Flames danced in Temple Heights' kitchen house fireplace Wednesday, in spite of wilting temperatures outside. A heavy, black pot of greens hung on an iron swivel arm, soon to bubble above the open fire. An errant ember rolled onto the hearth, settling near sweet potatoes and cornbread destined for dinner. Lois Lett-Swindle quickly pushed it back to the hot ashes, using a tool typical of what a Columbus smithy might have forged more than 150 years ago. This plain one-room structure is dwarfed by the grand four-story antebellum home only a dozen steps away, but it retains a rustic character. It once was a hub of activity and intense labor, where meals were prepared for those living and working at Temple Heights.
I love gardens. The tulips in my neighbor's lovely little cottage garden all stand at attention this time of year, nodding into the wind and signaling that spring is upon us. For as long as I can remember, flowers and I have been in a whirlwind romance. It's a love affair I cherish, whether it's a bundle of pink stargazer lilies taking center stage on my dining room table or a bouquet of roses in delicate hues on a nightstand to wake to each morning, I'm in love.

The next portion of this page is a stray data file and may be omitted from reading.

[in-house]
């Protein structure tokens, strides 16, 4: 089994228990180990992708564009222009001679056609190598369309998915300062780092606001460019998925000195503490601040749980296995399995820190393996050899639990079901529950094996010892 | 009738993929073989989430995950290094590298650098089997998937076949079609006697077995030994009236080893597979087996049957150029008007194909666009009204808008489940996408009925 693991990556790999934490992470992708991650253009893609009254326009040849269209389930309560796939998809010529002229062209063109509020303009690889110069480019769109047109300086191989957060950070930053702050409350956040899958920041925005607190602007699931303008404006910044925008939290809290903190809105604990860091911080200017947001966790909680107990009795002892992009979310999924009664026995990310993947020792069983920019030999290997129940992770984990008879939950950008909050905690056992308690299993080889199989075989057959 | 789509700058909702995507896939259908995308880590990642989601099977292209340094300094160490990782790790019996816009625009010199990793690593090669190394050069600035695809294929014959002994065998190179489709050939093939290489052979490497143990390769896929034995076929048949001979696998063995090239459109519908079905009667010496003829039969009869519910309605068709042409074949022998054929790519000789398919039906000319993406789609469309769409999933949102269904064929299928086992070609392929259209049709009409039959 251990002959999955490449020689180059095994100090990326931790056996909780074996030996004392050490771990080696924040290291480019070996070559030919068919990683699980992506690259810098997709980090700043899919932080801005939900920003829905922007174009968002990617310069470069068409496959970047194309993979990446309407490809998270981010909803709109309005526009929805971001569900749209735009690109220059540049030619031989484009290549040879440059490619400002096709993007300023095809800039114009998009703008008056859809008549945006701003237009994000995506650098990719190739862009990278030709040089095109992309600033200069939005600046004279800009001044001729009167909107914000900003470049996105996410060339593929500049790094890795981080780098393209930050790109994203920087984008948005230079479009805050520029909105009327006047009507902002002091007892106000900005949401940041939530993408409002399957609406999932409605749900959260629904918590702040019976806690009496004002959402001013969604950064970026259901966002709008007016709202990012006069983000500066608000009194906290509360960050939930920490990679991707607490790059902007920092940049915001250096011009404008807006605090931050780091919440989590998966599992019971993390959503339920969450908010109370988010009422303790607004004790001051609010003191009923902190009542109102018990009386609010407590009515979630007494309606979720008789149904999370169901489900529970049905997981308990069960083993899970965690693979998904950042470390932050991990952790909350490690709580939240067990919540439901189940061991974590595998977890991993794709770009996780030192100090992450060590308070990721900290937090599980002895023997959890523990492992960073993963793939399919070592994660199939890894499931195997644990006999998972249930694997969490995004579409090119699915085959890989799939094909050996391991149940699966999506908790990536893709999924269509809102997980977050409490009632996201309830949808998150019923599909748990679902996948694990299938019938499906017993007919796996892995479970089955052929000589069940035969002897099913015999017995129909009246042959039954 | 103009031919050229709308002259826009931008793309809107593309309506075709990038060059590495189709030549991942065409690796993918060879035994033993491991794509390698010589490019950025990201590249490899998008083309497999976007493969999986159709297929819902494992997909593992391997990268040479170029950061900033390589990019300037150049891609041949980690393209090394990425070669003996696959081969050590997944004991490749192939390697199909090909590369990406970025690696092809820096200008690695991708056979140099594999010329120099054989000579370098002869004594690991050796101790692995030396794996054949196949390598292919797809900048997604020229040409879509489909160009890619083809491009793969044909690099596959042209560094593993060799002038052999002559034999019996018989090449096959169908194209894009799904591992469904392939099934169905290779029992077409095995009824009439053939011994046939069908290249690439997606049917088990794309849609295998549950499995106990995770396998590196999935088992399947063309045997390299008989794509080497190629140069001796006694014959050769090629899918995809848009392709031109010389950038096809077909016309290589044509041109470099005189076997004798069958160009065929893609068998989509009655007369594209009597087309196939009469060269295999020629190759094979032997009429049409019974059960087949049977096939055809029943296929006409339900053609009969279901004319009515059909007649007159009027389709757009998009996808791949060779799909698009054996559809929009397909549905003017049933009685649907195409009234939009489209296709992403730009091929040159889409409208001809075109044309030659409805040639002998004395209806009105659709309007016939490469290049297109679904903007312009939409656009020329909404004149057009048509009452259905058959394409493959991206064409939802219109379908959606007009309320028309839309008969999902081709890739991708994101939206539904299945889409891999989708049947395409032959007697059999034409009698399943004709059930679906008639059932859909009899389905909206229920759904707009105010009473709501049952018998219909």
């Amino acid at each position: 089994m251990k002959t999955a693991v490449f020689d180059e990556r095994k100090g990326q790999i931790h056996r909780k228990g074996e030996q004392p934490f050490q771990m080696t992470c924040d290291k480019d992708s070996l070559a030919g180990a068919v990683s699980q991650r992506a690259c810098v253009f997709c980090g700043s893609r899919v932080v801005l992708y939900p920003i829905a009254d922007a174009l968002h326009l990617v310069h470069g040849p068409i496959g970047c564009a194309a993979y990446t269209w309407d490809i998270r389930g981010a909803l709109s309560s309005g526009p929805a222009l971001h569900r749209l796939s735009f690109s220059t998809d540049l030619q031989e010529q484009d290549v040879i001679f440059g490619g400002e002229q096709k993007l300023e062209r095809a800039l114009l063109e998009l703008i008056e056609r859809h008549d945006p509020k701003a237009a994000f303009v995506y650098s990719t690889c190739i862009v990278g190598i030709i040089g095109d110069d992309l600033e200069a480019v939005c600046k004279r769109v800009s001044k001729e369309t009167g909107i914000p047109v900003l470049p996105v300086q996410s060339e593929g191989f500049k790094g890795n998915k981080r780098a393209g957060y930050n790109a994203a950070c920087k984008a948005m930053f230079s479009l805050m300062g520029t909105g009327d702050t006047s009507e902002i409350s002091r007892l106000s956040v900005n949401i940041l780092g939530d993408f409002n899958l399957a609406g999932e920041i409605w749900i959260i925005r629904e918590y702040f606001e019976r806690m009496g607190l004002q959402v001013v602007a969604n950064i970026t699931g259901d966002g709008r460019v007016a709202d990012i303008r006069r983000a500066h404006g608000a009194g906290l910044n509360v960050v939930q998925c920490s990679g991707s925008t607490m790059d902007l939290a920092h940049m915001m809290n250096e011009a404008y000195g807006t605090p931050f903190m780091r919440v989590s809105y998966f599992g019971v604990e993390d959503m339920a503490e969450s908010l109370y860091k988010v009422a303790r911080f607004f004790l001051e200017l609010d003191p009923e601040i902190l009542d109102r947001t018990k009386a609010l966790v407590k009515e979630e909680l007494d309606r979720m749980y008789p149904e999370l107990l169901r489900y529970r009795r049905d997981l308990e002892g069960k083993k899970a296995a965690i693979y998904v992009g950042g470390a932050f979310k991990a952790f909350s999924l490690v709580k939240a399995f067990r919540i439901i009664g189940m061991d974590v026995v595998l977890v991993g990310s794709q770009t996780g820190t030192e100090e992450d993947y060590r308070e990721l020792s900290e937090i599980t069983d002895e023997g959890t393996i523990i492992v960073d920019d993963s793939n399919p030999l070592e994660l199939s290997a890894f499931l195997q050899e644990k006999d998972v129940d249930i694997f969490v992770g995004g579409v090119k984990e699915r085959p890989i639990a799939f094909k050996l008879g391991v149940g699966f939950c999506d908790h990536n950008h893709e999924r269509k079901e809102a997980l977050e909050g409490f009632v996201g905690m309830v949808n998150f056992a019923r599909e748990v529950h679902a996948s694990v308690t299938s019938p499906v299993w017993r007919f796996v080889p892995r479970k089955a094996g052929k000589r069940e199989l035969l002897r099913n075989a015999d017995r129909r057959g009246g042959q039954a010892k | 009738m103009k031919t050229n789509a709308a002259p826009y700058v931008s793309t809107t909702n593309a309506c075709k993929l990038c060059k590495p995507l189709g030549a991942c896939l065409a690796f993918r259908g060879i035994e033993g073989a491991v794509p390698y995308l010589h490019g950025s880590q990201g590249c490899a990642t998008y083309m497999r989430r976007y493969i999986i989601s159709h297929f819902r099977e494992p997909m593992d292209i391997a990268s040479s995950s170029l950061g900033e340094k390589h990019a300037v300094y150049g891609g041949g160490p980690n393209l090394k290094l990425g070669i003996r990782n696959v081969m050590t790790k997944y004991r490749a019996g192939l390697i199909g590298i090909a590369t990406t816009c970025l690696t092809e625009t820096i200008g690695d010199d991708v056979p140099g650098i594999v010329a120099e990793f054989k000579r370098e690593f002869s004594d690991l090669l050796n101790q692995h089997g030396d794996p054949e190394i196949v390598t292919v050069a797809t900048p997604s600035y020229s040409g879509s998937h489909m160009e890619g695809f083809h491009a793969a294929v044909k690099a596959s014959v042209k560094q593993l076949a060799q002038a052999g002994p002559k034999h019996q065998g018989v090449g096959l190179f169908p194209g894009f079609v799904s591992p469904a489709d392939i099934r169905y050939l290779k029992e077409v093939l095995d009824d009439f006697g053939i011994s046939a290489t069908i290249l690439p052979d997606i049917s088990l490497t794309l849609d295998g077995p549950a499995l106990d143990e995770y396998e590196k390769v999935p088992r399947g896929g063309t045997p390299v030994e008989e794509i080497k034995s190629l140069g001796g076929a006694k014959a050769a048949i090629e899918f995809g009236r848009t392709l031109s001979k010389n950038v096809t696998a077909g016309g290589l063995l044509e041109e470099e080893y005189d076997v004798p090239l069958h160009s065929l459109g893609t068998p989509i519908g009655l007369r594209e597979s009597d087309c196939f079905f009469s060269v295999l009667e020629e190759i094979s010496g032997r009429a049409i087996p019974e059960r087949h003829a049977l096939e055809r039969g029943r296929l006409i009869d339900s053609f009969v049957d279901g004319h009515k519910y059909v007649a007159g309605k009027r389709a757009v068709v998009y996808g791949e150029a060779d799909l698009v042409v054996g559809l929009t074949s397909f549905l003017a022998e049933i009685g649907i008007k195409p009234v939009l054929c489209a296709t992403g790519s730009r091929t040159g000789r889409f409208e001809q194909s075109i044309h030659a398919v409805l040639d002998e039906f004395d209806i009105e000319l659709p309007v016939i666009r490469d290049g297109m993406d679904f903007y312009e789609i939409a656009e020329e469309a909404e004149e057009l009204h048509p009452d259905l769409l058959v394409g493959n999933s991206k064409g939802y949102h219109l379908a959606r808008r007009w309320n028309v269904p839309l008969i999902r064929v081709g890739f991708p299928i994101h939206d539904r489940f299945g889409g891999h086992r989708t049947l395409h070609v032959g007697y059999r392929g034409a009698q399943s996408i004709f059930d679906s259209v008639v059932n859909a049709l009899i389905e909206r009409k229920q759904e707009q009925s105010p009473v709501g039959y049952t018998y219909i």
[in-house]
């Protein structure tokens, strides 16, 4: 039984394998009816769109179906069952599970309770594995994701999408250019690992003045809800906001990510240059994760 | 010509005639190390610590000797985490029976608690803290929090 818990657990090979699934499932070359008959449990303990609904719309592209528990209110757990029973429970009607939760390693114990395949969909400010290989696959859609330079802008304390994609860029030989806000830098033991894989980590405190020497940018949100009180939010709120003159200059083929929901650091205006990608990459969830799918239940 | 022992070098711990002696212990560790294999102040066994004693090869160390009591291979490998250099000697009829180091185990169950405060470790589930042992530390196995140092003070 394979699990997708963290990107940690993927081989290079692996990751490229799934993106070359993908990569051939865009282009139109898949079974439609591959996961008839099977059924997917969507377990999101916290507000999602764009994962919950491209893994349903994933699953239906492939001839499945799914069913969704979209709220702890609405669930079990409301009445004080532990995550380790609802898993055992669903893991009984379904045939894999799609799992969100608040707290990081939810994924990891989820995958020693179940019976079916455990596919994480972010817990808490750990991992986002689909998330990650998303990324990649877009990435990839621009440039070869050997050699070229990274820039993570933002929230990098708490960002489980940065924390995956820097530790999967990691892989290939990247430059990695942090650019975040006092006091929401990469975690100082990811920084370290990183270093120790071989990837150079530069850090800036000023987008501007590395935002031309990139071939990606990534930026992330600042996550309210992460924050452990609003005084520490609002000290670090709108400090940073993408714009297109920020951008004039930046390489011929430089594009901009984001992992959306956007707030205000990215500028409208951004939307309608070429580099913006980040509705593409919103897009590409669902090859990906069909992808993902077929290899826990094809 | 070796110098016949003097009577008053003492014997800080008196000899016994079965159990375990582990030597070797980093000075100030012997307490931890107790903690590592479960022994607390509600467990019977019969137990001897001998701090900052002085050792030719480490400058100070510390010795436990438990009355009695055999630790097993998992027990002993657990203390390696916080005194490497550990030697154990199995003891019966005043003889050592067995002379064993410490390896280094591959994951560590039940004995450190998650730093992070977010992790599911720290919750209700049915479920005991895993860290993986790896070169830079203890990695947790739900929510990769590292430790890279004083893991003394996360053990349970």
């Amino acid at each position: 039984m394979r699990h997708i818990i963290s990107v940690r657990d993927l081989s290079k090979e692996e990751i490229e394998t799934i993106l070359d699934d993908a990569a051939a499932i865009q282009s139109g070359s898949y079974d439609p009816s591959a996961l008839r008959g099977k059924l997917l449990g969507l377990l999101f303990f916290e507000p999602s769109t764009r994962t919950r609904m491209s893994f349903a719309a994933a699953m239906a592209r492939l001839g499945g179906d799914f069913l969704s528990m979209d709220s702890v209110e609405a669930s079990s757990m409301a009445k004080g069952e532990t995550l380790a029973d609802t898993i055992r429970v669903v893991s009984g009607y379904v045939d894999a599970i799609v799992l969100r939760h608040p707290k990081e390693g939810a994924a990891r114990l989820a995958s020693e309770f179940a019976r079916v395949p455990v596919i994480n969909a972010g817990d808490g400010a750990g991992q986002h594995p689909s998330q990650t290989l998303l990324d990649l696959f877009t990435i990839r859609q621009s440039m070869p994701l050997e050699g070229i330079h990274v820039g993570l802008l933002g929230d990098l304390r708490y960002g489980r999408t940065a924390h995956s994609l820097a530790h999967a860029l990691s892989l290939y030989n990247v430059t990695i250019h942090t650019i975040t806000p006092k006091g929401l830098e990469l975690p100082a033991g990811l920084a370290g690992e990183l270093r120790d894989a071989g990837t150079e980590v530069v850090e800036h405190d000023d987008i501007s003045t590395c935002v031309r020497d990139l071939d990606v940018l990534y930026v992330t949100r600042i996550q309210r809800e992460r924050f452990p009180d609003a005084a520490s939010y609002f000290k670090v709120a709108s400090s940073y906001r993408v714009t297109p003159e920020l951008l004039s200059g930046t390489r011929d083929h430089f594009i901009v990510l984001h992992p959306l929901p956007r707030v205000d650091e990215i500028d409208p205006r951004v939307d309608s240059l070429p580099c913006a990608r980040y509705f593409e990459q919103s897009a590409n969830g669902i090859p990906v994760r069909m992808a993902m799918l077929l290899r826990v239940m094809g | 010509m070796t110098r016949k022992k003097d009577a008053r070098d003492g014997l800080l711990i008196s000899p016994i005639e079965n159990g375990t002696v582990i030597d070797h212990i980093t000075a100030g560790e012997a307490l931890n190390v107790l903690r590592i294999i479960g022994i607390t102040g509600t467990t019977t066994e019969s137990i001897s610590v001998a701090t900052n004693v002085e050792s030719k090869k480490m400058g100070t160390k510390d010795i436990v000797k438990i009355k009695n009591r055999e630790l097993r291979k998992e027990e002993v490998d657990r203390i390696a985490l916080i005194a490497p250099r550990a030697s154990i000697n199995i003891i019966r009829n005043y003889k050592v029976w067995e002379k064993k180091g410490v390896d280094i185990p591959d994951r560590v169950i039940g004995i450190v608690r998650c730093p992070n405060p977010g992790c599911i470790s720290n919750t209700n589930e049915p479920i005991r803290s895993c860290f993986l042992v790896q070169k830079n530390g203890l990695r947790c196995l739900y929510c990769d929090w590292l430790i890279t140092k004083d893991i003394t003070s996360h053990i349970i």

As gardeners look forward to the spring planting season, many go in droves to the various garden shows and displays to see some of the newest and flashiest flowers on the market.
Yes, we still have St. Patrick's Day and March Madness to get through, but have you looked at the calendar? Easter is just over three weeks away, on April 8. Next to Thanksgiving and Christmas, this may be the holiday that inspires us most to do something special in the kitchen.
Mississippi University for Women's Culinary Camp for Kids will again host four sessions for youth June 4-29.
I'm a huge fan of multitasking in all areas of my life. To me nothing is more satisfying than a productive Sunday evening at home, a purifying mask on my face, a conditioning treatment in my hair, supper (and tomorrow's lunch) in the oven, the dishwasher running, a load of laundry washing and one drying, a Swiffer duster in one hand, the vacuum in the other, and "Hoarders" on the TV in the background. My husband must really adore me, for I am quite a sight!